He is survived by his wife and son.
The following obituary was downloaded from the European Tour website:
George Will, who has died, aged 73, made three appearances in The Ryder Cup and was regarded as one of the most stylish professionals of his time.
Indeed in his first Ryder Cup for Great Britain he partnered his good friend Brian Huggett to a superb 3 and 2 win over Arnold Palmer and Johnny Pott in the opening foursomes match on the first morning at East Lake Country Club, Atlanta, Georgia, in 1963. George Duncan Will was born in Ladybank, Fife, on April 16, 1937, and he survived a serious illness as a boy to take his place in the history of golf initially as the winner of the Scottish Boys’ Championship in 1955 then the British Youths Championship two years later during an excellent amateur career. He also won the Army Championship twice during National Service.
Will turned professional in 1957 and won the Northern Open the next year. He became a full time tournament golfer in 1960 and won the Smart Weston tournament in 1964. His biggest success came in the Esso Golden Round Robin in 1965 when at Moor Park, Hertfordshire, he accumulated 24 points – a total that was only once surpassed in the six year history of that highly acclaimed tournament. From 1964 to 1971 he finished in the top 20 of the Order of Merit no fewer than six times and of those three were top ten finishes.
He was also an international player as he competed on the Asian circuit in 1966 when he tied for the Singapore Open only to lose in a play-off, and for many years he coached the National Team of Belgium.
George Will (Back row - fourth from the left) in the 1965 Great Britain Ryder Cup Team
His consistency earned him three Ryder Cup appearances – in 1963, 1965 and 1967 – and following his outstanding start in 1963 he again won in 1965 his opening foursomes match – this time with Dave Thomas – against Arnold Palmer and Dave Marr at Royal Birkdale, Southport. A halved match in partnership again with Brian Huggett against Billy Casper and Julius Boros in 1967 at the Champions Golf Club, Houston, Texas, ensured that Will would have an unbeaten record in the opening matches of each of his three Ryder Cups. He also represented Scotland three times in The World Cup of Golf. Following his tournament career, Will became the club professional at Sundridge Park in Bromley, Kent, where he would link with a young Roger Chapman and together they targeted the 1981 Walker Cup. Chapman successfully made the team before turning professional and Will remained his coach.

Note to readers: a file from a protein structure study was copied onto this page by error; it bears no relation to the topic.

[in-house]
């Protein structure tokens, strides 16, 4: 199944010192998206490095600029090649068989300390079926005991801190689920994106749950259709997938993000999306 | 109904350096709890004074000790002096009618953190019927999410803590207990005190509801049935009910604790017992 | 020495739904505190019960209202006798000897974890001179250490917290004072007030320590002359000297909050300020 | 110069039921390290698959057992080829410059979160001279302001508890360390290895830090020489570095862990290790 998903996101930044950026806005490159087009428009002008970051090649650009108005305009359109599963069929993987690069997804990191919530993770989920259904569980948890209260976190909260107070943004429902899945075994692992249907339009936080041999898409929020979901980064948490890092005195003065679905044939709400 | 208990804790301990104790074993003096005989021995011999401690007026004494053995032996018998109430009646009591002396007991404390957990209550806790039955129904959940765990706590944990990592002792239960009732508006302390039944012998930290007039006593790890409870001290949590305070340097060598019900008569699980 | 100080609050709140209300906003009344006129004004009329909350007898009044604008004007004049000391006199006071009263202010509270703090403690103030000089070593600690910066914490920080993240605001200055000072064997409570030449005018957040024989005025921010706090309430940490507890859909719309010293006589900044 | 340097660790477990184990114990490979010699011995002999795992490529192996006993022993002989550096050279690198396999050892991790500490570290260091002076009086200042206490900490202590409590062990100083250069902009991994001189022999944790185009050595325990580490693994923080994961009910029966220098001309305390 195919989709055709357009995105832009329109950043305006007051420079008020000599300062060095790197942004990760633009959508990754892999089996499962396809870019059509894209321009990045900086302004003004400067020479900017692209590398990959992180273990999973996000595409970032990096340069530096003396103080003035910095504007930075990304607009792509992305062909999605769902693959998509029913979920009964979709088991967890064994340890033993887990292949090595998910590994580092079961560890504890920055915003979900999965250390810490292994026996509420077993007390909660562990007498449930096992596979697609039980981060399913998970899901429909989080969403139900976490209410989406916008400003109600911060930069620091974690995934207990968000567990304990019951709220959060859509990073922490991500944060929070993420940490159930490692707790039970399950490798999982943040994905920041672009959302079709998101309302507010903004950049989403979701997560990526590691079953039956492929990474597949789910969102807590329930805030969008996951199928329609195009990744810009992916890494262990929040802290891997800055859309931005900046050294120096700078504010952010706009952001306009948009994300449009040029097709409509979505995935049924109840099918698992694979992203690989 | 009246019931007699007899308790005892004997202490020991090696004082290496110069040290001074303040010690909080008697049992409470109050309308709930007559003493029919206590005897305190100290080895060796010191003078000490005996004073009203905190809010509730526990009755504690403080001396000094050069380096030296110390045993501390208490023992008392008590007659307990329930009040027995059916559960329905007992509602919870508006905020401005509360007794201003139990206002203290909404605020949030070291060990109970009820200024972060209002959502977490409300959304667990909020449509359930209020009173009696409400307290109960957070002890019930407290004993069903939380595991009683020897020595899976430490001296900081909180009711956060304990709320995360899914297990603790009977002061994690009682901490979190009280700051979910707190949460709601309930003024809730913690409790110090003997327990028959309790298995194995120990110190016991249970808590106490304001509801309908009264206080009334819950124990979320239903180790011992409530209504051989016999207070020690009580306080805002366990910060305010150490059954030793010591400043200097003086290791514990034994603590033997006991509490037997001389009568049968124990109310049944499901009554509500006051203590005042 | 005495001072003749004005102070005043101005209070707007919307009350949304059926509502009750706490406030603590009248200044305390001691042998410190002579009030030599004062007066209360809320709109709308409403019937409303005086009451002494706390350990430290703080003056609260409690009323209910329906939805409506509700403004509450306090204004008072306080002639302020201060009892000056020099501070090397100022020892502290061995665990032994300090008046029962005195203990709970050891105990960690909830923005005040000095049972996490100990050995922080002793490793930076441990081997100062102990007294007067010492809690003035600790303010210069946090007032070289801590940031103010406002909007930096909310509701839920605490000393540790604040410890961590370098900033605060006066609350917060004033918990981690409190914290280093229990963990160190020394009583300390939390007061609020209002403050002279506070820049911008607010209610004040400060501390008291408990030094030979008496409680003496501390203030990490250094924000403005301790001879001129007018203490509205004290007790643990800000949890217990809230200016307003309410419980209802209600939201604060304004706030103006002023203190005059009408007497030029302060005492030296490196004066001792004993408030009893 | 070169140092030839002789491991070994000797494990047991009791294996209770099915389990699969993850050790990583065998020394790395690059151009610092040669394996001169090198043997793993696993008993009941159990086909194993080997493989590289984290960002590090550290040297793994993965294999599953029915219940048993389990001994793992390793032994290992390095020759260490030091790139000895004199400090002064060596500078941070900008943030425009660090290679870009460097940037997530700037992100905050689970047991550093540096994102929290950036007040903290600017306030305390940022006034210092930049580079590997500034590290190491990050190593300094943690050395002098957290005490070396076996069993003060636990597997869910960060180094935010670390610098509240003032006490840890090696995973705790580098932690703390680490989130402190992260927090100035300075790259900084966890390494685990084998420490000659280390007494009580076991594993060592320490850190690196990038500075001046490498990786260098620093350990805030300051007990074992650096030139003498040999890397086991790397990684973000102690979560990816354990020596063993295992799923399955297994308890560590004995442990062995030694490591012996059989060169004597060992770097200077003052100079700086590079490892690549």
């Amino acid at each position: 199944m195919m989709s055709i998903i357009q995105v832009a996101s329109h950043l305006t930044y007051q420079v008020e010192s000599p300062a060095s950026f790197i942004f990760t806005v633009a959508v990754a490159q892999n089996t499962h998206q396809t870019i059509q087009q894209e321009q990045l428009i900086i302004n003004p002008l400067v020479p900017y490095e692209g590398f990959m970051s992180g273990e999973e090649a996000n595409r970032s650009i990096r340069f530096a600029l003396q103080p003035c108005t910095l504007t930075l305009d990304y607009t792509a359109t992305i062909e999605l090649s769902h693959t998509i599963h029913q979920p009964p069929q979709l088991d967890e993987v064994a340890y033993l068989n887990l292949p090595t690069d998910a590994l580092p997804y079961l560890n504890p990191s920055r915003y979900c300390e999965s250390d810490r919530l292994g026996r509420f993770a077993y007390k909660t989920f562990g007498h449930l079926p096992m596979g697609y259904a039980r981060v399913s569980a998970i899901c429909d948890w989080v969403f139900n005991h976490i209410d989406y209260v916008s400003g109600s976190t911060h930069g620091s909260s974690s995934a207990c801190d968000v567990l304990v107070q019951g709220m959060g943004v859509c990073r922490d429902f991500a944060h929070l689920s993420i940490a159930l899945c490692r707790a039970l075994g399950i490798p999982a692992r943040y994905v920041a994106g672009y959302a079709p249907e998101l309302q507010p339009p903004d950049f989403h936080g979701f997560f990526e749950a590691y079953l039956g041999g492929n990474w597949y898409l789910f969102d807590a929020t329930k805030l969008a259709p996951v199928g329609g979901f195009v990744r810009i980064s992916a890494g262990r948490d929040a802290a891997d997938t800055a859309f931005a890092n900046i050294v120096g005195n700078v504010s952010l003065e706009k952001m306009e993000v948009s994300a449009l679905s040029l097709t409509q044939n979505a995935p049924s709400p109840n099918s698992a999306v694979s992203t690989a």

Will was a keen footballer and he trained at Charlton Athletic. His other love outside of golf was as a grower of prize roses. He leaves a wife, Jeannie, and their son, Kenneth. Neil Coles, Chairman of The PGA European Tour Board of Directors, said: “George Will was an outstanding golfer who arrived as a professional at a similar time to myself. I recall that in his first Ryder Cup match he struck his opening shot a country mile down the middle watched by among others Arnold Palmer, one of his opponents that day. That shot said a lot about George’s character. He was a player who relished a challenge and rose to the occasion with a stylish game that entertained the spectators. He will be missed by his many friends in the game and on behalf of George O’Grady, myself and everyone at The European Tour I send our condolences to his family.”
Roger Chapman, who won the Sunningdale Open Foursomes in 1979 in partnership with George Will, said: “George coached me from the age of 13 until very recently. He was my coach, my second father, my mentor and inspiration. He always had time for me when I came to him in-between tournaments to look over my swing. He made me as a player, he inspired everything I ever achieved in golf and he was so happy to know that I had just won my card on the Champions Tour in America. The man was a true great – irreplaceable and he will be sadly missed.”